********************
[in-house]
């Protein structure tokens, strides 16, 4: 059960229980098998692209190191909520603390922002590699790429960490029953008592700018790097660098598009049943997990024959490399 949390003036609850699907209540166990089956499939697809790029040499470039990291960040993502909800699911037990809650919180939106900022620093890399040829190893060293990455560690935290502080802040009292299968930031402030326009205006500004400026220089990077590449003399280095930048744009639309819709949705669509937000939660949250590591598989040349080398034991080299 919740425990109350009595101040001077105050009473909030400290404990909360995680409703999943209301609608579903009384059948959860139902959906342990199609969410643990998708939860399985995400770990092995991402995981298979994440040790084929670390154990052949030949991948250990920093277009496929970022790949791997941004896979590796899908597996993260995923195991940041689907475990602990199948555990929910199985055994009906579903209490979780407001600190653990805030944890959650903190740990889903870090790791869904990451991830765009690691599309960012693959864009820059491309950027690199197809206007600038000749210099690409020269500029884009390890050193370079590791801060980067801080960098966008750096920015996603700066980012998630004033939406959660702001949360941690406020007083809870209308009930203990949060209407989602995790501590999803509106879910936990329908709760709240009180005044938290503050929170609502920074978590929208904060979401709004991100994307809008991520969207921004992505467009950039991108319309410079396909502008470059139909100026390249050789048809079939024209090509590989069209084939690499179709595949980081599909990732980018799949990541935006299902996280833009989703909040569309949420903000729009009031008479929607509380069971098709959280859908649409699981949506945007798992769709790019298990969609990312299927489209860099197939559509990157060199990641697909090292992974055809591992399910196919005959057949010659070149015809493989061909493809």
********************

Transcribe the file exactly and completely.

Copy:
[in-house]
């Protein structure tokens, strides 16, 4: 059960229980098998692209190191909520603390922002590699790429960490029953008592700018790097660098598009049943997990024959490399 949390003036609850699907209540166990089956499939697809790029040499470039990291960040993502909800699911037990809650919180939106900022620093890399040829190893060293990455560690935290502080802040009292299968930031402030326009205006500004400026220089990077590449003399280095930048744009639309819709949705669509937000939660949250590591598989040349080398034991080299 919740425990109350009595101040001077105050009473909030400290404990909360995680409703999943209301609608579903009384059948959860139902959906342990199609969410643990998708939860399985995400770990092995991402995981298979994440040790084929670390154990052949030949991948250990920093277009496929970022790949791997941004896979590796899908597996993260995923195991940041689907475990602990199948555990929910199985055994009906579903209490979780407001600190653990805030944890959650903190740990889903870090790791869904990451991830765009690691599309960012693959864009820059491309950027690199197809206007600038000749210099690409020269500029884009390890050193370079590791801060980067801080960098966008750096920015996603700066980012998630004033939406959660702001949360941690406020007083809870209308009930203990949060209407989602995790501590999803509106879910936990329908709760709240009180005044938290503050929170609502920074978590929208904060979401709004991100994307809008991520969207921004992505467009950039991108319309410079396909502008470059139909100026390249050789048809079939024209090509590989069209084939690499179709595949980081599909990732980018799949990541935006299902996280833009989703909040569309949420903000729009009031008479929607509380069971098709959280859908649409699981949506945007798992769709790019298990969609990312299927489209860099197939559509990157060199990641697909090292992974055809591992399910196919005959057949010659070149015809493989061909493809």